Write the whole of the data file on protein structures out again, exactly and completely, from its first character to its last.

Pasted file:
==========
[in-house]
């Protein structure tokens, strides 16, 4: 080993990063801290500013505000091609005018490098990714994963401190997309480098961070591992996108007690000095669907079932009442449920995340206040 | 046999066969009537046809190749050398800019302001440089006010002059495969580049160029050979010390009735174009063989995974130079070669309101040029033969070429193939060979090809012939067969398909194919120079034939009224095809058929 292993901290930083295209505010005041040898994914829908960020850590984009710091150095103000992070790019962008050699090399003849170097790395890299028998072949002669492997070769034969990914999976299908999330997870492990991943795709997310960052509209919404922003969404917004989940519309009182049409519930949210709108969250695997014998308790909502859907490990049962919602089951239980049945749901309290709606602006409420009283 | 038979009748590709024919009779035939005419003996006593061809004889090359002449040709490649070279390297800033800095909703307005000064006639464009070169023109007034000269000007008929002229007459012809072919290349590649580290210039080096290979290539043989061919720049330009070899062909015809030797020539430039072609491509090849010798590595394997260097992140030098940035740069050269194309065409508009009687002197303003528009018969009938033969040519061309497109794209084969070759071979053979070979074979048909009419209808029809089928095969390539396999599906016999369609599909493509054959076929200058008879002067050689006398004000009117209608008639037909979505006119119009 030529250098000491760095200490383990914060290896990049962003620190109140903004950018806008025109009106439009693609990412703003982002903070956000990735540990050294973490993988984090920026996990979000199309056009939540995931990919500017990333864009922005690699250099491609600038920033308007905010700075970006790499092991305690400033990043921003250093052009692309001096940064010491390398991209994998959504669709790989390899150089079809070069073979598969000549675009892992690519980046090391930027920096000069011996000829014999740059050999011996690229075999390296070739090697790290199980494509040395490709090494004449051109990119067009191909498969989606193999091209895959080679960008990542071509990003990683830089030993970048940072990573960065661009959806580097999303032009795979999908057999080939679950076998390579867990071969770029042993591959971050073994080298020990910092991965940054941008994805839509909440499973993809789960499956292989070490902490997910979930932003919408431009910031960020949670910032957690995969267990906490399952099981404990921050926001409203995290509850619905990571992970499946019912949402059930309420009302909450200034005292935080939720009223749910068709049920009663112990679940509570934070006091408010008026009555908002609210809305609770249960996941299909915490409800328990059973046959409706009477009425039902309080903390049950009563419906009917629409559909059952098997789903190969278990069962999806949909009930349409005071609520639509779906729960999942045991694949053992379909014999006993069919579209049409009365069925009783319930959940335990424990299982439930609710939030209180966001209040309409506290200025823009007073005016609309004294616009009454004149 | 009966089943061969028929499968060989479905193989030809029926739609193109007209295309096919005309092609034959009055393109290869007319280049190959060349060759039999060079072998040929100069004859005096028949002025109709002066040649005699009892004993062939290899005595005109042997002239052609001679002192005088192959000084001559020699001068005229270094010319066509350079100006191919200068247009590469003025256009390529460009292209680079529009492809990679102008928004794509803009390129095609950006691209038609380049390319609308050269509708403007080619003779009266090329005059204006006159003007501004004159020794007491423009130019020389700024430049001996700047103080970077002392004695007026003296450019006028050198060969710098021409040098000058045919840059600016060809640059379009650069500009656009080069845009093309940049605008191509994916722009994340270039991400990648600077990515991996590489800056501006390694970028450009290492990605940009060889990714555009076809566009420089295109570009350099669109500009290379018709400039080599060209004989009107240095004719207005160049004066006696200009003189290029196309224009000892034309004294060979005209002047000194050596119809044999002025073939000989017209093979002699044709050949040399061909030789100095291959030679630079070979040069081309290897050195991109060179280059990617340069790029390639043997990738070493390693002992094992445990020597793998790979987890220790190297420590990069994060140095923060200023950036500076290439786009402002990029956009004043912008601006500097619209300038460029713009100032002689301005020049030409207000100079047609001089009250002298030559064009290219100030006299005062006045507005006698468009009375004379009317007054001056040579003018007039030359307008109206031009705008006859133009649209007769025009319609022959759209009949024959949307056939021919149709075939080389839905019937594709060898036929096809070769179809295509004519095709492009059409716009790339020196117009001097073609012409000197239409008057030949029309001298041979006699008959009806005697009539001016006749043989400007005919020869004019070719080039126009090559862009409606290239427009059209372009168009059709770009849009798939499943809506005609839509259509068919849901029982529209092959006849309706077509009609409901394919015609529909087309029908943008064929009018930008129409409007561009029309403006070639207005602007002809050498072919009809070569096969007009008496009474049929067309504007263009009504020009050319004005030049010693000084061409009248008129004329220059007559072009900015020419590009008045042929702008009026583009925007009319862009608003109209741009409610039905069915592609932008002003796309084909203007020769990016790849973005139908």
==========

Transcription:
[in-house]
């Protein structure tokens, strides 16, 4: 080993990063801290500013505000091609005018490098990714994963401190997309480098961070591992996108007690000095669907079932009442449920995340206040 | 046999066969009537046809190749050398800019302001440089006010002059495969580049160029050979010390009735174009063989995974130079070669309101040029033969070429193939060979090809012939067969398909194919120079034939009224095809058929 292993901290930083295209505010005041040898994914829908960020850590984009710091150095103000992070790019962008050699090399003849170097790395890299028998072949002669492997070769034969990914999976299908999330997870492990991943795709997310960052509209919404922003969404917004989940519309009182049409519930949210709108969250695997014998308790909502859907490990049962919602089951239980049945749901309290709606602006409420009283 | 038979009748590709024919009779035939005419003996006593061809004889090359002449040709490649070279390297800033800095909703307005000064006639464009070169023109007034000269000007008929002229007459012809072919290349590649580290210039080096290979290539043989061919720049330009070899062909015809030797020539430039072609491509090849010798590595394997260097992140030098940035740069050269194309065409508009009687002197303003528009018969009938033969040519061309497109794209084969070759071979053979070979074979048909009419209808029809089928095969390539396999599906016999369609599909493509054959076929200058008879002067050689006398004000009117209608008639037909979505006119119009 030529250098000491760095200490383990914060290896990049962003620190109140903004950018806008025109009106439009693609990412703003982002903070956000990735540990050294973490993988984090920026996990979000199309056009939540995931990919500017990333864009922005690699250099491609600038920033308007905010700075970006790499092991305690400033990043921003250093052009692309001096940064010491390398991209994998959504669709790989390899150089079809070069073979598969000549675009892992690519980046090391930027920096000069011996000829014999740059050999011996690229075999390296070739090697790290199980494509040395490709090494004449051109990119067009191909498969989606193999091209895959080679960008990542071509990003990683830089030993970048940072990573960065661009959806580097999303032009795979999908057999080939679950076998390579867990071969770029042993591959971050073994080298020990910092991965940054941008994805839509909440499973993809789960499956292989070490902490997910979930932003919408431009910031960020949670910032957690995969267990906490399952099981404990921050926001409203995290509850619905990571992970499946019912949402059930309420009302909450200034005292935080939720009223749910068709049920009663112990679940509570934070006091408010008026009555908002609210809305609770249960996941299909915490409800328990059973046959409706009477009425039902309080903390049950009563419906009917629409559909059952098997789903190969278990069962999806949909009930349409005071609520639509779906729960999942045991694949053992379909014999006993069919579209049409009365069925009783319930959940335990424990299982439930609710939030209180966001209040309409506290200025823009007073005016609309004294616009009454004149 | 009966089943061969028929499968060989479905193989030809029926739609193109007209295309096919005309092609034959009055393109290869007319280049190959060349060759039999060079072998040929100069004859005096028949002025109709002066040649005699009892004993062939290899005595005109042997002239052609001679002192005088192959000084001559020699001068005229270094010319066509350079100006191919200068247009590469003025256009390529460009292209680079529009492809990679102008928004794509803009390129095609950006691209038609380049390319609308050269509708403007080619003779009266090329005059204006006159003007501004004159020794007491423009130019020389700024430049001996700047103080970077002392004695007026003296450019006028050198060969710098021409040098000058045919840059600016060809640059379009650069500009656009080069845009093309940049605008191509994916722009994340270039991400990648600077990515991996590489800056501006390694970028450009290492990605940009060889990714555009076809566009420089295109570009350099669109500009290379018709400039080599060209004989009107240095004719207005160049004066006696200009003189290029196309224009000892034309004294060979005209002047000194050596119809044999002025073939000989017209093979002699044709050949040399061909030789100095291959030679630079070979040069081309290897050195991109060179280059990617340069790029390639043997990738070493390693002992094992445990020597793998790979987890220790190297420590990069994060140095923060200023950036500076290439786009402002990029956009004043912008601006500097619209300038460029713009100032002689301005020049030409207000100079047609001089009250002298030559064009290219100030006299005062006045507005006698468009009375004379009317007054001056040579003018007039030359307008109206031009705008006859133009649209007769025009319609022959759209009949024959949307056939021919149709075939080389839905019937594709060898036929096809070769179809295509004519095709492009059409716009790339020196117009001097073609012409000197239409008057030949029309001298041979006699008959009806005697009539001016006749043989400007005919020869004019070719080039126009090559862009409606290239427009059209372009168009059709770009849009798939499943809506005609839509259509068919849901029982529209092959006849309706077509009609409901394919015609529909087309029908943008064929009018930008129409409007561009029309403006070639207005602007002809050498072919009809070569096969007009008496009474049929067309504007263009009504020009050319004005030049010693000084061409009248008129004329220059007559072009900015020419590009008045042929702008009026583009925007009319862009608003109209741009409610039905069915592609932008002003796309084909203007020769990016790849973005139908």